The effects of wood chips as mulch involve mainly the surface of the soil, which means it’s mainly shallow-rooted plants like perennial and annual flowers that would run into fresh wood chip trouble. This includes serious chlorosis and other health issues involving establishment and development. Deeper-rooted trees and shrubs are less likely to be affected as much; however, they are subject to the effects of the poor C:N ratio. I would suggest removing as much of the chips as possible, piling them for composting and replacing with proper soil for perennial growth unless you can wait for a full year to allow the decomposition cycle to be completed. This may help eliminate issues with new plants going into that location.

Mulching Conserves Soil Moisture, Department of Horticulture and Landscape Architecture
Growing Perennial Flowers, The Education Store (Search keywords to find the resources you need)
Collecting Soil Samples for Testing, The Education Store
Soil and Water Conservation Districts, Indiana State Department of Agriculture
Certified Soil Testing Laboratories, Purdue Department of Agronomy/Extension

Lindsey Purcell, Urban Forestry Specialist
Department of Forestry and Natural Resources

Posted on March 4th, 2013 in Aquaculture/Fish, Drought, Forestry, Wildlife | No Comments »

Indiana farmers could be in for a warm and wet early spring when they head into the fields to plant their crops, the Indiana State Climate Office says. But they also could expect a return to drought in some parts of the state during the growing season.

Full article . . .​

Posted on November 30th, 2012 in Drought, Forestry | No Comments »

The Scientist
By Sabrina Richards | November 27, 2012

Using satellite data, researchers calculate that mountain pine beetle infestations raise summertime temperatures in British Columbia’s pine forests by 1 degree Celsius.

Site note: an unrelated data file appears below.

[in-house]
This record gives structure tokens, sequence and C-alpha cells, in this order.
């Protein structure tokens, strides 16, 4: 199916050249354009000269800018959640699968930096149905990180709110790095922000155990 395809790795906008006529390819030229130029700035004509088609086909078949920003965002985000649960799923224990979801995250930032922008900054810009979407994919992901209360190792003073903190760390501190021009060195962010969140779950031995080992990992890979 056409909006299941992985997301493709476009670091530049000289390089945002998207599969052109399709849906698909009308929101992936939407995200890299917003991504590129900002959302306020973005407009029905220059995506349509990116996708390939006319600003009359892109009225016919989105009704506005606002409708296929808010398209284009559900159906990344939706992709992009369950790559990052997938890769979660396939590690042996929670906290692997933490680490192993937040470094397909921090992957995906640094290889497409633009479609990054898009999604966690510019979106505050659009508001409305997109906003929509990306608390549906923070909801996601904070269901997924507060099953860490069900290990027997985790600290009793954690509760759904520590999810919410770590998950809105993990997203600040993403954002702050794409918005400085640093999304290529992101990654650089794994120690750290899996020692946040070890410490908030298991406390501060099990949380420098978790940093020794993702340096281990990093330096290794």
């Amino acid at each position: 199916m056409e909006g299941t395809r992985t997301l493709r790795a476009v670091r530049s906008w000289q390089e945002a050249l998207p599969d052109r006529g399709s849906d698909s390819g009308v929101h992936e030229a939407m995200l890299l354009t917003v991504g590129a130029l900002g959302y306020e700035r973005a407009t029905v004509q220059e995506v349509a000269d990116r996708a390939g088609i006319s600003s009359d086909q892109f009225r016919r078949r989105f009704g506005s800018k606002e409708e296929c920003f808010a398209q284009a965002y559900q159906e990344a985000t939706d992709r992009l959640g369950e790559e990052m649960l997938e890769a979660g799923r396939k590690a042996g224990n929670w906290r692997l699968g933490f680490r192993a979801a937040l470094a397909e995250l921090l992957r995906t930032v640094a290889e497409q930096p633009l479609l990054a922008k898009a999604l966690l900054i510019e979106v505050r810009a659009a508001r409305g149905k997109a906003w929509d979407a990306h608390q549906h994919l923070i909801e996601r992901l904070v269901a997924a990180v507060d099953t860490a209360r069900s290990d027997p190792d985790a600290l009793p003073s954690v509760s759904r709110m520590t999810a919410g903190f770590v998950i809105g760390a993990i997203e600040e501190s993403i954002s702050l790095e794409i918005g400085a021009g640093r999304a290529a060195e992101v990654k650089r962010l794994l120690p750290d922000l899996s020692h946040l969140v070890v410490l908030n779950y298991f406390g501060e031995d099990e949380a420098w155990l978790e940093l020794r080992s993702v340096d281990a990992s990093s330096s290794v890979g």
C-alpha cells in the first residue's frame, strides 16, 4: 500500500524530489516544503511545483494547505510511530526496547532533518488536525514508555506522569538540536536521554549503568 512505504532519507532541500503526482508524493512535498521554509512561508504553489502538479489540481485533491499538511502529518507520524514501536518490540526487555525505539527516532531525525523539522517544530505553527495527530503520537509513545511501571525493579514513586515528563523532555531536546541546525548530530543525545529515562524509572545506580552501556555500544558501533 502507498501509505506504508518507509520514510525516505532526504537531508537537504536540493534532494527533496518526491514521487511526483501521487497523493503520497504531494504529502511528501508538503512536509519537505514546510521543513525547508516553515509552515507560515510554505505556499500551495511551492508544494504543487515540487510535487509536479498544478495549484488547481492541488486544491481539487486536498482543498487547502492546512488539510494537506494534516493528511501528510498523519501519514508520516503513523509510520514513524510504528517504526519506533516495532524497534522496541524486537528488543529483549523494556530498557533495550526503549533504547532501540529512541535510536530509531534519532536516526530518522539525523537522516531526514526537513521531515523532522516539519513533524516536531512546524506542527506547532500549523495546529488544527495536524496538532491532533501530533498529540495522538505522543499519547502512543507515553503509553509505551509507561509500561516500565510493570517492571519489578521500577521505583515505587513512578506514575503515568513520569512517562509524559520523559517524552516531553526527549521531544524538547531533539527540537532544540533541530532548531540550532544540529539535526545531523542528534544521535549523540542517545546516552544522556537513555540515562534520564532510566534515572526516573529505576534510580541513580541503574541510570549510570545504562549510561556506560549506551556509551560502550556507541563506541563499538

Pine beetle infestation increases the summertime temperatures of some Canadian forests by 1 degree Celsius—about the same impact as a forest fire—according to new findings published Sunday (November 25) in Nature Geoscience. The beetle populations, spurred into profusion by global warming, appear to be contributing to a temperature feedback loop, though it remains unclear how much the insects may affect weather patterns.

The results reinforce the conclusion that ecological disturbances like beetle infestations can have significant ecological impacts, said Allan Carroll, an insect ecologist at the University of British Columbia who did not participate in the research. “We have until very recently considered biotic disturbances a bit player [in climate change],” noted Carroll, who collaborated on a recent study showing that pine beetle outbreaks transform forests from carbon sinks into large carbon emitters. The current study confirms that pine beetles can have massive effects that set up “an uncomfortable feedback” wherein warming temperatures encourage more beetle damage, which in turn influences warming, Carroll noted.

Full Article . . .

H. Maness et al., “Summertime climate response to mountain pine beetle disturbance in British Columbia,” Nature Geoscience, doi:10.1038/ngeo1642, 2012.

Posted on November 6th, 2012 in Drought, Forestry | No Comments »

​Increased temperatures from climate change have been expected to speed decomposition of plant materials and the return of nitrogen to soils, making the soil more fertile for plants. But Jeff Dukes, an associate professor of forestry and natural resources at Purdue, found that the microbes responsible for returning nitrogen to soils react differently to a range of climate scenarios.

“More nitrogen being available is not something we can count on in all ecosystems,” said Dukes, whose findings were published in the journal Global Change Biology.

Full Article . . .

Posted on September 29th, 2012 in Drought, Forestry | No Comments »

​Now that the dreadfully hot and dry summer is behind us, we might be wondering what to expect for the fall and coming winter in Indiana.

A variable temperature and precipitation pattern is developing this fall with September so far a cool and wet month. Indiana average temperatures have run nearly two degrees below normal while precipitation has ranged from near normal in the northern third of the state to more than twice normal in central counties, according to the Indiana State Climate Office based at Purdue University.

Full Article . . .